As usual, there were an avalanche of subplots for the New Orleans Saints in their 31-19 victory over the New York Jets on Sunday in the Mercedes-Benz Superdome. New Orleans scored on its first three possessions (a field goal and two touchdowns), then couldn't score because it was its own worst enemy (three turnovers), then scored touchdowns on two of its final three possessions. Defensively, the Saints made Bryce Petty look like a quarterback who was making his fifth NFL start, but also bailed out the Jets offense with a couple of pass interference penalties, an unsportsmanlike conduct and an encroachment on defense. They didn't make it easy on themselves, but a couple of players were instrumental in helping keep New Orleans (10-4) in first place in the NFC South Division.
OFFENSE: Yes, Mark Ingram II ran for 74 yards and two touchdowns on 12 carries – he has career highs in rushing yards (1,045) and rushing touchdowns (11) this season – and also caught five passes for 77 yards. And, yes, Alvin Kamara added another 89 yards rushing and receiving, and scored his team-leading 12th touchdown (he's one short of George Rogers' franchise rookie record of 13, set in 1981). But Michael Thomas is just beastly. On a day the Saints were without Ted Ginn Jr. (inactive because of injured ribs), Thomas caught nine passes for 93 yards and a touchdown as the main receiving threat. He's the second player in NFL history with 90 or more catches in his first two seasons (Odell Beckham Jr. is the other) and has 94 receptions with two games remaining; no Saints player ever has had a 100-catch season. His imprint on the game? With the Saints leading 17-13 early in the fourth quarter, Thomas caught a 17-yard pass on third-and-7 from his own 39, a 20-yard pass on the next play, a 9-yarder two plays later and then a 4-yard slant for his touchdown and a 24-13 Saints lead. Twice before in the game, replay erased potential touchdowns (once, he was down before crossing the goal line and once, his toe of his second foot tapped down over the line at the back of the end zone). But Drew Brees keeps going back to him because Thomas is reliable and productive; he claims ownership over every pass thrown in his direction.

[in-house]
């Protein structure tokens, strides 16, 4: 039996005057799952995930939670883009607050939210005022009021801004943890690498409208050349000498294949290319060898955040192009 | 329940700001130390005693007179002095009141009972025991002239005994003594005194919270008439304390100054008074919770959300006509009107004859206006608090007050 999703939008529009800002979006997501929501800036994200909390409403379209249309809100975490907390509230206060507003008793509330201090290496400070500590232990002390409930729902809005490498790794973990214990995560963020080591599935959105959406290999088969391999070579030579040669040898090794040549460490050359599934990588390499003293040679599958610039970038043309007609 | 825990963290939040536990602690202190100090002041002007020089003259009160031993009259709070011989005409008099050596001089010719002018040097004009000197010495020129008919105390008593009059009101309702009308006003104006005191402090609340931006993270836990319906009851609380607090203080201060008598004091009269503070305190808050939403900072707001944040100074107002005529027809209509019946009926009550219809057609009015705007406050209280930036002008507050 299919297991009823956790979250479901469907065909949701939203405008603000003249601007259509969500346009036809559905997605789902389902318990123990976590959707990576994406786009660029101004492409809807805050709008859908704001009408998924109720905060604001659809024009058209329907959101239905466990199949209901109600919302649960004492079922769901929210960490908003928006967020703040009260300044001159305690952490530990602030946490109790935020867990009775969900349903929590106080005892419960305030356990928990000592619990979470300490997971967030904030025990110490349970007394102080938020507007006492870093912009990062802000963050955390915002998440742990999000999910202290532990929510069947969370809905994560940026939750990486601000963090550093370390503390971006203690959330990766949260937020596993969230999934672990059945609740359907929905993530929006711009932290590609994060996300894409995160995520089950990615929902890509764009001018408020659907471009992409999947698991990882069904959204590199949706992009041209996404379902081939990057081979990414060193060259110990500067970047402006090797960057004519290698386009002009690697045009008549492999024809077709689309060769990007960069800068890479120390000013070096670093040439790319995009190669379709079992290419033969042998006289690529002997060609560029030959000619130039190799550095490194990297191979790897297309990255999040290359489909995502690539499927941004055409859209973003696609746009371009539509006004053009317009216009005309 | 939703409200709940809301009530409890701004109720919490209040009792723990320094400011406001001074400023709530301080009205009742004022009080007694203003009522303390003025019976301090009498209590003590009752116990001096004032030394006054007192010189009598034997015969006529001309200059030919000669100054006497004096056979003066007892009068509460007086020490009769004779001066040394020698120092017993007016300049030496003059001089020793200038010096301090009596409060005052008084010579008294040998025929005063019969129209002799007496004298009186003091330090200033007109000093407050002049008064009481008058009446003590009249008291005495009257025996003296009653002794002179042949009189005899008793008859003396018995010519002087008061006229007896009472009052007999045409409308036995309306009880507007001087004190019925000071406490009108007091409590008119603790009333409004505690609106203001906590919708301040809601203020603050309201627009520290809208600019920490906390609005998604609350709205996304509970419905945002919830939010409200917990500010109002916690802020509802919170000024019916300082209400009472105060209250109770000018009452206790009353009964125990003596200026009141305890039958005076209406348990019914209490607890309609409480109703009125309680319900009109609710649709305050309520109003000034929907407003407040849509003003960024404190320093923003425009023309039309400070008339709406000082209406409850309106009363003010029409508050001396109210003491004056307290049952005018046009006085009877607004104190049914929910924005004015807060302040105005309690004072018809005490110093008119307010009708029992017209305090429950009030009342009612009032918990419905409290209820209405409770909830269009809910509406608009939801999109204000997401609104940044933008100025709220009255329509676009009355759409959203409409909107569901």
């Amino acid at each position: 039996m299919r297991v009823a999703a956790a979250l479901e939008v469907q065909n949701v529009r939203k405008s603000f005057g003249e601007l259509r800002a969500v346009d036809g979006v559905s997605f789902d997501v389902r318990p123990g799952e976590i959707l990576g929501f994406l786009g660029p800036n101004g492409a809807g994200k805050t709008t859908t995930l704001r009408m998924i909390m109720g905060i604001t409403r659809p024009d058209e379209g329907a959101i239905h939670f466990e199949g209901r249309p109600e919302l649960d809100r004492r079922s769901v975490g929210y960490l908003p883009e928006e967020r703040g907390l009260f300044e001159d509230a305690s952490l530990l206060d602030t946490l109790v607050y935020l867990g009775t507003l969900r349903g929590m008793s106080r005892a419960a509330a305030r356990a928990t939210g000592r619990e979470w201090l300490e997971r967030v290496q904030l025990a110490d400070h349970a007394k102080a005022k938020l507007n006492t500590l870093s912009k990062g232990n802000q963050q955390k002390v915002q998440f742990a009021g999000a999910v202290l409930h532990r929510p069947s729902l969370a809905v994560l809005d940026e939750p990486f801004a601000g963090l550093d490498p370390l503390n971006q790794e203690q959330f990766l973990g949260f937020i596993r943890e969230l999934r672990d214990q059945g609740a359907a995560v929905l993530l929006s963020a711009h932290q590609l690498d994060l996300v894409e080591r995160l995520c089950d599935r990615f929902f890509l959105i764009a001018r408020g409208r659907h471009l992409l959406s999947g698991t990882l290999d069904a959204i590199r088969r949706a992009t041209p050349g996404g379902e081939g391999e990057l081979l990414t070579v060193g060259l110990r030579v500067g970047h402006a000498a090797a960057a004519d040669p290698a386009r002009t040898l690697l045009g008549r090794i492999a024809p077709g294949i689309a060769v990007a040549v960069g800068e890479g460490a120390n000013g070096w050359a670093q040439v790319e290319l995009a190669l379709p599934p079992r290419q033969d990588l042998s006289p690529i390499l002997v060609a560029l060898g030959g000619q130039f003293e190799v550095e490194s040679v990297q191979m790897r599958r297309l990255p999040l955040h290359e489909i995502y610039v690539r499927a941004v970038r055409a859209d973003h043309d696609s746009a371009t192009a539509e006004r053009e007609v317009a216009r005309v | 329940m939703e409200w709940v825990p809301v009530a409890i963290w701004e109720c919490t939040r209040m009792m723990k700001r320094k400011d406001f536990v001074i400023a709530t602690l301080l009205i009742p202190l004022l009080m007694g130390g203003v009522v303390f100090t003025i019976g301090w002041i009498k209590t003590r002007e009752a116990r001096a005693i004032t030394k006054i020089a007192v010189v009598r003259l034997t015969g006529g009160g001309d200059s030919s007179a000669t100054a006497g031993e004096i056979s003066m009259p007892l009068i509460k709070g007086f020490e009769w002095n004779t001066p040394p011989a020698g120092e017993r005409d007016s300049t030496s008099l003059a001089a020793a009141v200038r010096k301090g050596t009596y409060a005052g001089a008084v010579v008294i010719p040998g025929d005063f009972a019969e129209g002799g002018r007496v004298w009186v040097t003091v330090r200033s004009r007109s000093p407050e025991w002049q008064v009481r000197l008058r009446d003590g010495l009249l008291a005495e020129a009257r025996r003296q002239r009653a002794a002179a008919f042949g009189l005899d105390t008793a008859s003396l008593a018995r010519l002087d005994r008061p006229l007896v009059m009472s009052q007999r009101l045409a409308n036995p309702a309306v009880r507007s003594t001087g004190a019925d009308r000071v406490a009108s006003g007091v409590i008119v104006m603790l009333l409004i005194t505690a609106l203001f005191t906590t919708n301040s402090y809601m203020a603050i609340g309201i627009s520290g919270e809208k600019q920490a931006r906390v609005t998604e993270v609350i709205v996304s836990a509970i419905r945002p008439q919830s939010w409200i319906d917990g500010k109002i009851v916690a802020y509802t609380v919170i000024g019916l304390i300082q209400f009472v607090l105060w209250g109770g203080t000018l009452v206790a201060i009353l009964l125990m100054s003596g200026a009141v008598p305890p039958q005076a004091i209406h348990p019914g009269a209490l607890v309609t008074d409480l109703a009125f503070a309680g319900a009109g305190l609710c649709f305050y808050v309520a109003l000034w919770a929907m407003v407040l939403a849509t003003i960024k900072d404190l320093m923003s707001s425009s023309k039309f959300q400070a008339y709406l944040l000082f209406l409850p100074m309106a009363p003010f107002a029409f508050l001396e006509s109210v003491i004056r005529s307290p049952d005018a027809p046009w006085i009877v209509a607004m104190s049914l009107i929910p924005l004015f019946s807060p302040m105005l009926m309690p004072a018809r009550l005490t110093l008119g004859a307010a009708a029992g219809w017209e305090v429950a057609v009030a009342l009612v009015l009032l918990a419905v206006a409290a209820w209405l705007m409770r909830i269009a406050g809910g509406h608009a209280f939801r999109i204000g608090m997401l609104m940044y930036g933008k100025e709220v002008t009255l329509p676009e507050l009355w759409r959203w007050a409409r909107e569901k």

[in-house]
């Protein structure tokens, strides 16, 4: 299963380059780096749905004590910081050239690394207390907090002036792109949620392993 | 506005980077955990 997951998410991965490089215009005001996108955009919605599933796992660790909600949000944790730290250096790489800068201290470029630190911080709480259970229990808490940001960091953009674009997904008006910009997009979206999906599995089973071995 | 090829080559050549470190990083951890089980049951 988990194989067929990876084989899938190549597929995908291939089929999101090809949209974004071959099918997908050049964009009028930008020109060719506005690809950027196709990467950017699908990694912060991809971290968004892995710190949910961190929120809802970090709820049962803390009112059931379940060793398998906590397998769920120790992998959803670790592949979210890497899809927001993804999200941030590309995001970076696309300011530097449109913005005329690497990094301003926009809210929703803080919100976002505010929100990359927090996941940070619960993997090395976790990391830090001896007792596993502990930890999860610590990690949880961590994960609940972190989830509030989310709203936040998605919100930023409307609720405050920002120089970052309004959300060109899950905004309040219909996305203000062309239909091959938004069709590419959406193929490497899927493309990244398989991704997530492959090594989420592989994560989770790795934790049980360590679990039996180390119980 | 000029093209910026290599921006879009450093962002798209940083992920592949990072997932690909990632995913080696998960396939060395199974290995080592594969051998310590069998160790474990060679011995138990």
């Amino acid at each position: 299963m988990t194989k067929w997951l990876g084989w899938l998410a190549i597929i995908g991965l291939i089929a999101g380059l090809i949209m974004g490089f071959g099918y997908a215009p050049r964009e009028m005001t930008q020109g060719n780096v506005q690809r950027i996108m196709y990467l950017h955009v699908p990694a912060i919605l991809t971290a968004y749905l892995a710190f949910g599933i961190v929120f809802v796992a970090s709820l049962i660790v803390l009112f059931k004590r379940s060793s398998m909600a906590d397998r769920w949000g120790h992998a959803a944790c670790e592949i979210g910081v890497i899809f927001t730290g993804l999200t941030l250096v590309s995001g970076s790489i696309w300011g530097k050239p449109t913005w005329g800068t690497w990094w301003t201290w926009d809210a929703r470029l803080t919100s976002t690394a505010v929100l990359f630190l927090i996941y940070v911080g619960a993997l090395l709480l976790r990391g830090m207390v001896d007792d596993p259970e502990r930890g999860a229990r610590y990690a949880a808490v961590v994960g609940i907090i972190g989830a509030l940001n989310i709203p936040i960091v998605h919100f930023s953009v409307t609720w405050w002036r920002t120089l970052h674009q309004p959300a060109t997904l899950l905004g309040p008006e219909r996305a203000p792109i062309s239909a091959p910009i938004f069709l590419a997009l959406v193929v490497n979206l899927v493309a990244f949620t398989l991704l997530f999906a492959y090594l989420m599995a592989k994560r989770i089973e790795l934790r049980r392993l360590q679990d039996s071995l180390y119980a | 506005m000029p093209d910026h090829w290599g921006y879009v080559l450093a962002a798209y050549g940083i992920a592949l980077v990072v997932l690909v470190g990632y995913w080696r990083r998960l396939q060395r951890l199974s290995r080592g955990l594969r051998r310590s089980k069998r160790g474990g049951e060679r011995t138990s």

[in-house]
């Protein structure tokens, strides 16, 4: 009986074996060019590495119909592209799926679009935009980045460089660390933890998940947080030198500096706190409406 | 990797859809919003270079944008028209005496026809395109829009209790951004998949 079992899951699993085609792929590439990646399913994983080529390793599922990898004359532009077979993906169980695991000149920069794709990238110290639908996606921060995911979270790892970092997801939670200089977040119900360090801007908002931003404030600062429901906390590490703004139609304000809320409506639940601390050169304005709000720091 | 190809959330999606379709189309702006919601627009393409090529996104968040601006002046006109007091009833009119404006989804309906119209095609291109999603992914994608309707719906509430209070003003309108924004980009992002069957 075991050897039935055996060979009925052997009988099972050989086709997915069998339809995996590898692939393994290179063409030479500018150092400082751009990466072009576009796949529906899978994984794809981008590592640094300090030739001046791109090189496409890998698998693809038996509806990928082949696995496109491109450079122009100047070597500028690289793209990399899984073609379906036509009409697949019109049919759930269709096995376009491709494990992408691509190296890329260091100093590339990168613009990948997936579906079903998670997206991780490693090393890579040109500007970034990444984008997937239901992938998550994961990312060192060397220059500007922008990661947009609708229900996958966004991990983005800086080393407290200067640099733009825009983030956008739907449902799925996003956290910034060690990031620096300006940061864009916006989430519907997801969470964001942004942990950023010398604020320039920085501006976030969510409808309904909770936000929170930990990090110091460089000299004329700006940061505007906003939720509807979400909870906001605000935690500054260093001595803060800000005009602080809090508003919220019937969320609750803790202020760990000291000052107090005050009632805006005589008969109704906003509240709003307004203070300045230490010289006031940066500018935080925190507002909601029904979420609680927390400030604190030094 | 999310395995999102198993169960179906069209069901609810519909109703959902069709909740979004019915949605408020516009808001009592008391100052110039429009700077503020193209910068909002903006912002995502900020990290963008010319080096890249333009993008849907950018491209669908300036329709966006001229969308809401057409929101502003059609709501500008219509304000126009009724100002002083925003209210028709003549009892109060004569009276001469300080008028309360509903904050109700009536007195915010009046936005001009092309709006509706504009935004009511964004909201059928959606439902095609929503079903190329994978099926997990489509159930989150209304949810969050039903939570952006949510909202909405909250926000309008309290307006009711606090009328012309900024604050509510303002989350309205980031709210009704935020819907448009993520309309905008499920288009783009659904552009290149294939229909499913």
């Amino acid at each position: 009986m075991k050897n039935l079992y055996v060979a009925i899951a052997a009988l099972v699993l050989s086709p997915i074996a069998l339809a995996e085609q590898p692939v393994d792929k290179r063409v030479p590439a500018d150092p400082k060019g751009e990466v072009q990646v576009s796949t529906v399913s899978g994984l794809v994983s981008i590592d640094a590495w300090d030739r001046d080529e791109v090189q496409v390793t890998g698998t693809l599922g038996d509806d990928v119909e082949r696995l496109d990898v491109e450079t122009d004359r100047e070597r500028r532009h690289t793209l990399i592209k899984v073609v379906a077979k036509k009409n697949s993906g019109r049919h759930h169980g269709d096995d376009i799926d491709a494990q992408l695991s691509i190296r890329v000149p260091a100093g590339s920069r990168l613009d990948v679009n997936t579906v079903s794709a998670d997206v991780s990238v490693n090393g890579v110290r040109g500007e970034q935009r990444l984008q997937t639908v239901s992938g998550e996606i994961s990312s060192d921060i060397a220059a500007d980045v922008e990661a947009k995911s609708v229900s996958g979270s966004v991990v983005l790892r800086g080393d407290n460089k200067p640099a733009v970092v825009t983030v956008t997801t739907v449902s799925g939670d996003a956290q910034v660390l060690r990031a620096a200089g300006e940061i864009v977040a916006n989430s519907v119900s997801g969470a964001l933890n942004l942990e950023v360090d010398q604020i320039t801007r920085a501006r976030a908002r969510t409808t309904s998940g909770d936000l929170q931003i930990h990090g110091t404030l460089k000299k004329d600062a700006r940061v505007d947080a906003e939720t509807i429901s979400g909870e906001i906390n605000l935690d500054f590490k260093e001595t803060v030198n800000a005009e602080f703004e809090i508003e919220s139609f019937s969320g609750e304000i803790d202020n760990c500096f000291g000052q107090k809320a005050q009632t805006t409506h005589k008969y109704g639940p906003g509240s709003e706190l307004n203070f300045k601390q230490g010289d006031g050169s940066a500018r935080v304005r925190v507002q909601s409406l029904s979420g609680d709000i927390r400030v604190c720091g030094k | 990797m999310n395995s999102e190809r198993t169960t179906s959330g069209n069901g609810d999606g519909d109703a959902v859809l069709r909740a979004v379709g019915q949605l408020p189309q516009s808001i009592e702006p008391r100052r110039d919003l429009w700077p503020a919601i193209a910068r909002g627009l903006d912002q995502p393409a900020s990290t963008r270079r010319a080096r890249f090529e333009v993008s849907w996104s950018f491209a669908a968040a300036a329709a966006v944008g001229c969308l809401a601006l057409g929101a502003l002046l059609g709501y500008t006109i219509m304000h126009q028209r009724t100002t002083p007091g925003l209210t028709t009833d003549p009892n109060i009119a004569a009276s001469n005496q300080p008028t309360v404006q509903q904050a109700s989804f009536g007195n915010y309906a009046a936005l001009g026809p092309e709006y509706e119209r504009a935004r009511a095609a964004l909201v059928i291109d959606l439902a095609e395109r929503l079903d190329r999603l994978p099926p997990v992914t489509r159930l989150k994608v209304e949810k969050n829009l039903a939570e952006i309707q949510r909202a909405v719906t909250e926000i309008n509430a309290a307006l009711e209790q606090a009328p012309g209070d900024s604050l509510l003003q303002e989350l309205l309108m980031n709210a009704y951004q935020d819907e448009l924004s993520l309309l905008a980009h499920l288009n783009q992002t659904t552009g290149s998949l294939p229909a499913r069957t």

DEFENSE: You won't ever see many one-tackle games that were as impactful as the one-tackle game that defensive end Cam Jordan submitted Sunday. He batted down four passes – three of them on third down – and knocked down another pass on a two-point conversion attempt against the Jets. He wasn't as disruptive in terms of sacking the quarterback and forcing him to dance, but four official batted passes, and another on a conversion attempt, illustrate how smart Jordan plays the game and highlight the fact that there are other ways to affect the passing game besides hits on a quarterback. That doesn't mean I'm ignoring rookie cornerback Marshon Lattimore (an interception, three passes defensed and five tackles) or linebacker Craig Robertson (an interception, a pass defensed and seven tackles). But Jordan has a feel for things, and it shows. He can be dominant in a variety of ways.
SPECIAL TEAMS: I have to spread the wealth on this one. Given that there were no "game-changing" things that jumped out to the naked eye, the steadiness of the overall group did stand out. Tommylee Lewis had a 17-yard punt return to give New Orleans nice field position to start a 64-yard touchdown drive; Chris Banjo and Taysom Hill had nice tackles on punt and kickoff coverage, respectively (and Hill continues to flirt with blocking a punt); and Thomas Morstead had a 46.8-yard net average on four punts, with one downed inside the 20. Solid always is better than the alternative.